In January, I made a tough decision

I chose to leave financial publishing after 16 years so that I could start a registered investment advisory firm. The past few months have been hectic — there’s been a lot to do and to learn. But, the No. 1 thing I’ve learned through it all is simple. Most investment advisers know zip about diversified investments outside the U.S. market.

I always believed this was true, mind you, but now I’ve confirmed it.

In order to make the jump into the world of professional wealth managers, getting a securities license is a must. When studying, it was clear in the curriculum that investments outside the U.S. — and any client who asks for them — are considered “weird” or “a huge hassle,” as my trainer put it.

My training to ensure I got my license was eye-opening. If you have money with an U.S. investment adviser, there is something you should know.

Investment Adviser – Trained Ignorance

Just because someone is a registered investment adviser, don’t assume they have any real qualifications to help you choose diversified investments. Yes, any good adviser worth his salt will know how to use bonds and U.S. equities to give you the right combination of income and growth. But if you want truly diversified investments with assets outside the dollar, don’t expect much.

Before I go further, let me be clear: I will be a fully registered investment adviser in less than a month. I have set up a firm that meets Federal and State requirements and has all the right licenses. Helping people grow and protect their wealth is my passion and I’m taking it to the next level now. I am not bashing investment advisers here, but rather sharing the industry bias that exists.

I had my pick of a dozen or more reputable online study programs designed to help folks pass the Series 65 — that’s the license you must have if you give personalized investment advice and get paid for it.

The exam’s purpose is not to qualify someone to make good investment decisions. Its purpose is to make sure you have a general knowledge of all types of investments, as well as very good knowledge of the government regulations. You must have working knowledge about bonds, equities, funds, options and economics.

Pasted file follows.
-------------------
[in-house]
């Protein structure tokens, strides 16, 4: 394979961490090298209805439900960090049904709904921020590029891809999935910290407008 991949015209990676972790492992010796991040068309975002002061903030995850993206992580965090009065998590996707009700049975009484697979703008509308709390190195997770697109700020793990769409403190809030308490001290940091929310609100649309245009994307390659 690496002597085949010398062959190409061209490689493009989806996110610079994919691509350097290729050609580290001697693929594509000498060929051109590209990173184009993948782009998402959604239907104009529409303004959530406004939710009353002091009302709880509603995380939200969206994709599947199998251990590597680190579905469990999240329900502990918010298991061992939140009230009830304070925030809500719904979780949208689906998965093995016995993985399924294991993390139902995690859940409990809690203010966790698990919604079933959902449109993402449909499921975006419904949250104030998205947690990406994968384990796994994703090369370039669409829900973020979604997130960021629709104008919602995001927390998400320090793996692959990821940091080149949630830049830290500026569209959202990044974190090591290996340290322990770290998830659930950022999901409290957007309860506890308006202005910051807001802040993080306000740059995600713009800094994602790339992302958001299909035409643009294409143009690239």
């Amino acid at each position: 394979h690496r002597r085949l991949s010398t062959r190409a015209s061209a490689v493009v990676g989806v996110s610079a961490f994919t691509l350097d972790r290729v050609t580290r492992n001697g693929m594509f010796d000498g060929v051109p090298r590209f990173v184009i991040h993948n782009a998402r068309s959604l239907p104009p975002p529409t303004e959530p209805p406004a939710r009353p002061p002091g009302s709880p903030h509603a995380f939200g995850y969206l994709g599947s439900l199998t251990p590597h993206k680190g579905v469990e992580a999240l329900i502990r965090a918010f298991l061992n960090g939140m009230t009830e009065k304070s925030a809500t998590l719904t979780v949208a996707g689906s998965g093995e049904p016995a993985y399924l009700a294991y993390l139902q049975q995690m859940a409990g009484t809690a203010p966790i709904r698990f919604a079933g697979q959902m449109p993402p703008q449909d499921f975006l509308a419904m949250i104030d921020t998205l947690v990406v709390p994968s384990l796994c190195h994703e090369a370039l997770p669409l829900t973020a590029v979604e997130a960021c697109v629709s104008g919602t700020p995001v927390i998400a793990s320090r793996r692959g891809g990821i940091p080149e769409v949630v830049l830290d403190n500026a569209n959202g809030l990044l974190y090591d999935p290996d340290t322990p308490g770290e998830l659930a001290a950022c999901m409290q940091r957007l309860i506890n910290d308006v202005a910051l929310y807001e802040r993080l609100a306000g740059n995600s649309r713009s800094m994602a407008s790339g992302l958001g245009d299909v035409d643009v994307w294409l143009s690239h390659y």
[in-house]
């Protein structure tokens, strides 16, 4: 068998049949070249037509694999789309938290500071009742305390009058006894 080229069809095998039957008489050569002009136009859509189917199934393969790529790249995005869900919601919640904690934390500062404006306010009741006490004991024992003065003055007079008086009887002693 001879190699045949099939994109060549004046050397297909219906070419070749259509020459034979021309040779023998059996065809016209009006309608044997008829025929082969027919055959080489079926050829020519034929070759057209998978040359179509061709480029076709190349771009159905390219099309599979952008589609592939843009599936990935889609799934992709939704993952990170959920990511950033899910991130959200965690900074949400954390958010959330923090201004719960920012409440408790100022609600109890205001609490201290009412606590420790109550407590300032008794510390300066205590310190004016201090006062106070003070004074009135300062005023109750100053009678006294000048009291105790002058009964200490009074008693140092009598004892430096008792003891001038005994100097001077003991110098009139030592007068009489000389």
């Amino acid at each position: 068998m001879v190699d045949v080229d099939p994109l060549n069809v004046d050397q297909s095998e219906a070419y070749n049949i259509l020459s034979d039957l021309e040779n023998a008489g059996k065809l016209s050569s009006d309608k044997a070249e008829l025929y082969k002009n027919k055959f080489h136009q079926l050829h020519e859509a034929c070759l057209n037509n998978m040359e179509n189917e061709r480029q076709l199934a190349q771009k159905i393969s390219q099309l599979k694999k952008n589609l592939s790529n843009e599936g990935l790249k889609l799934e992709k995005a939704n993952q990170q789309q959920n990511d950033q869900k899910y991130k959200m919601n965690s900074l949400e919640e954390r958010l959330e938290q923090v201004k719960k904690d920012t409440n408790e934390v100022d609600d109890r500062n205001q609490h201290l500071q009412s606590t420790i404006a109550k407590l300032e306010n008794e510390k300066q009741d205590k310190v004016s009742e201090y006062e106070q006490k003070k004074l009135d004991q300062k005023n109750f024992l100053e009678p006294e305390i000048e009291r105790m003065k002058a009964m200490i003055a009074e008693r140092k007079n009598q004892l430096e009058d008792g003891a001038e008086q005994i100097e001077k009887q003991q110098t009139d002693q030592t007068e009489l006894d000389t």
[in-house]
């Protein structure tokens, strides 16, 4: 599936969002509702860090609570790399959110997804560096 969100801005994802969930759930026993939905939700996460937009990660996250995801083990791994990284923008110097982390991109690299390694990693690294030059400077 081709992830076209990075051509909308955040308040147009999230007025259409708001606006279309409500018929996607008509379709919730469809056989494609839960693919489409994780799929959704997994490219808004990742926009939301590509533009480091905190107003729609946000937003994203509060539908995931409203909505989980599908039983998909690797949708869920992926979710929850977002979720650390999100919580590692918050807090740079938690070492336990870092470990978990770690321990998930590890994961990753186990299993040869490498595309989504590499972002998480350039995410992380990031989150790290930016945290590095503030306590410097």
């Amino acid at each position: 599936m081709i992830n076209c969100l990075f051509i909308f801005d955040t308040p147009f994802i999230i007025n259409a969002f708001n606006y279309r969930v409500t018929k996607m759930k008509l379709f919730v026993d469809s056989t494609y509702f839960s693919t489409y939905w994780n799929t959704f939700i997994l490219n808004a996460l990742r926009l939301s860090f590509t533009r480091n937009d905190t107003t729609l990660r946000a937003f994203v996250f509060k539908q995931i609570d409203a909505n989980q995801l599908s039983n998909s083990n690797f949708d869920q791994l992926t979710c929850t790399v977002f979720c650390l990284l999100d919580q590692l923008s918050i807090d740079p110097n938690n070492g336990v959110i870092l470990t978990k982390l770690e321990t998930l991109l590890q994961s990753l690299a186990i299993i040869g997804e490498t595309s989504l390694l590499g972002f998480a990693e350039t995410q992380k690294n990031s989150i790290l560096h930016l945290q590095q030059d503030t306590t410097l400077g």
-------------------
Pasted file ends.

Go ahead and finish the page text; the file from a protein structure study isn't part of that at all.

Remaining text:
When the trainer got to the section on international diversified investments, I became excited. Finally, it was something I know and love. He didn’t share my enthusiasm nor did many of my classmates. In fact, we spent a total of five minutes discussing international diversification and it started just like this…

In the rare event you get one of those clients who wants diversification outside the U.S., you can easily address that using ADRs traded here. Because you certainly aren’t going to want to buy stocks in foreign markets … no way. It’s a hassle. They are on a different time zone, you have to find a broker over there, then you don’t even know if they speak English, you have to deal with the currency conversation … it’s a mess. Don’t do it.

This comment was met with more than a few chuckles on the line. In hindsight, I should have spoken up, but I was caught so off guard by his remarks that I stayed silent. However, now I am not, and neither should you.

Find a Specialist

If you want to have diversified investments that aren’t tied to the dollar or to the U.S. markets, ask your money manager if they believe in diversification. Ask them to explain their answer. I bet everyone will say yes, but diversification will mean a mix of U.S. securities only.

Don’t give up hope. Some advisers choose to have specialties just like doctors. Some only deal with bonds and income while others are dedicated to growth stocks or IPOs. Some focus on global-investment strategies, which will give you exposure to the U.S. market as well as the best overseas. These global strategies can mirror traditional investment categories such as conservative, balanced or growth, but they’ll include investments or funds that include companies in some of the top markets.

If you are one of the people who want diversified investments out of the dollar, you aren’t weird, crazy or strange. You are smart … much smarter than the folks running the adviser training classes. Stay true to your investment goals and find an adviser who can get you there.

To good investing,

Erika Nolan
CEO, 1291 Group of the Americas
[email protected]

The 1291 Group of the Americas is an independent wealth advisory firm that specializes in tailor-made solutions that provide protection, tax efficiency, privacy, and investment diversification.

What Your Investment Adviser Doesn’t Know
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